The Movement @ Beach House
with The Expanders, Little Stranger
Thu Sep 1
The Movement @ Beach House
with The Expanders, Little Stranger
|Age:||Ages 21+ Only|
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Ticket Price: $28 advanced / $33 day of show
THIS SHOW IS AT BEACH HOUSE.
The Movement has been winning the hearts and minds of alternative-reggae fans since their inception in Columbia, SC in 2003. Drawing inspiration from Sublime, 311, Slightly Stoopid and John Brown’s Body, they’ve made a name for themselves as reggae shapeshifters with a foundation of heavy drum and bass. Today the band consists of founding member, lead vocalist and guitarist Joshua Swain, bassist Jason Schmidt, drummer Gary Jackson, and keyboardist/multi-instrumentalist Matt Goodwin. Their sixth studio album, Ways Of The World, dropped on June 7, 2019, debuting at #1 in the Billboard Reggae Chart, and remained in the Billboard Reggae Top 10 for more than 40 consecutive weeks. The Movement’s new single "Sounds of Summer" feat. Slightly Stoopid was released June 25, 2021 and racked up more than 100k streams in the first 24 hours. Their seventh full length album is coming Spring 2022.
For more than a decade, U.S. reggae artists have been building a foundation from the Hawaiian islands to the east coast. This new generation of reggae artists continues to reach new heights of success with album and ticket sales, as well as winning over fans worldwide. While most modern American reggae bands are rooted in the rock reggae style, there are a few U.S. artists championing the lineage of classic roots reggae traditions, and Los Angeles-based vintage reggae revivalists The Expanders are leading that charge, building their sound around classic 70’s and early 80’s style reggae, with three-part vocal harmonies, conscious songwriting, and an indie-DIY spirit.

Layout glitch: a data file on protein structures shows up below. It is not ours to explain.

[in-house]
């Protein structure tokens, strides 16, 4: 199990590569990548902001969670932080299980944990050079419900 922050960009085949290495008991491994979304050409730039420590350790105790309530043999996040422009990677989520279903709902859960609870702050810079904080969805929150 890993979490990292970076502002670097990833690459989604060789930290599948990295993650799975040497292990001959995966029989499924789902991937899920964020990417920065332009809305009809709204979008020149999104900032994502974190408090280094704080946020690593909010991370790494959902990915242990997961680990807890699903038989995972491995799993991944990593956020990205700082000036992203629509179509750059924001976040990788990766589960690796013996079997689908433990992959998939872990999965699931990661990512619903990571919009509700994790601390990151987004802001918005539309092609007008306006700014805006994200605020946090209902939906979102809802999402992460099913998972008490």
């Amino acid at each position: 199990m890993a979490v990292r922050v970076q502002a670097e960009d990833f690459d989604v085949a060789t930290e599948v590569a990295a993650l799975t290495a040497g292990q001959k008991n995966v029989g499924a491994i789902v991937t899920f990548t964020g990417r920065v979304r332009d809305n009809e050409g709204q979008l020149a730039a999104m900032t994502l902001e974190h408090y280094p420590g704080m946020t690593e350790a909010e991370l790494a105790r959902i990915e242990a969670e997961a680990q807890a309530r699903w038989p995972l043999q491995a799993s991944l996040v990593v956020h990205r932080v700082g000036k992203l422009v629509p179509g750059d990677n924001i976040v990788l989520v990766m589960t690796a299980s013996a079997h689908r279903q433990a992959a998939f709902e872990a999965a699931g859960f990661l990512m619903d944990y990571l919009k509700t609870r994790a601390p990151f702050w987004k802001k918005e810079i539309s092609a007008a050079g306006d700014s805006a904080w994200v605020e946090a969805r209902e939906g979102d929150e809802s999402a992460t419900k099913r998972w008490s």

The five-piece band comprised of John Asher (Drums, Vocals), John Butcher (Guitar, Vocals), Roy Fishell (Organs), Chiquis Lozoya (Bass, Vocals), and Devin Morrison (Guitar, Vocals) have been making reggae fans and critics take note with their refreshing sound that references the “golden era” of reggae. Morrison and Butcher grew up listening to the record collection of famed reggae archivist Roger Steffens, and credit much of their love and knowledge to the accessibility and education of those experiences. Becoming friends with Steffens’ son, they developed an obsession with exploring the deepest reaches of the genre.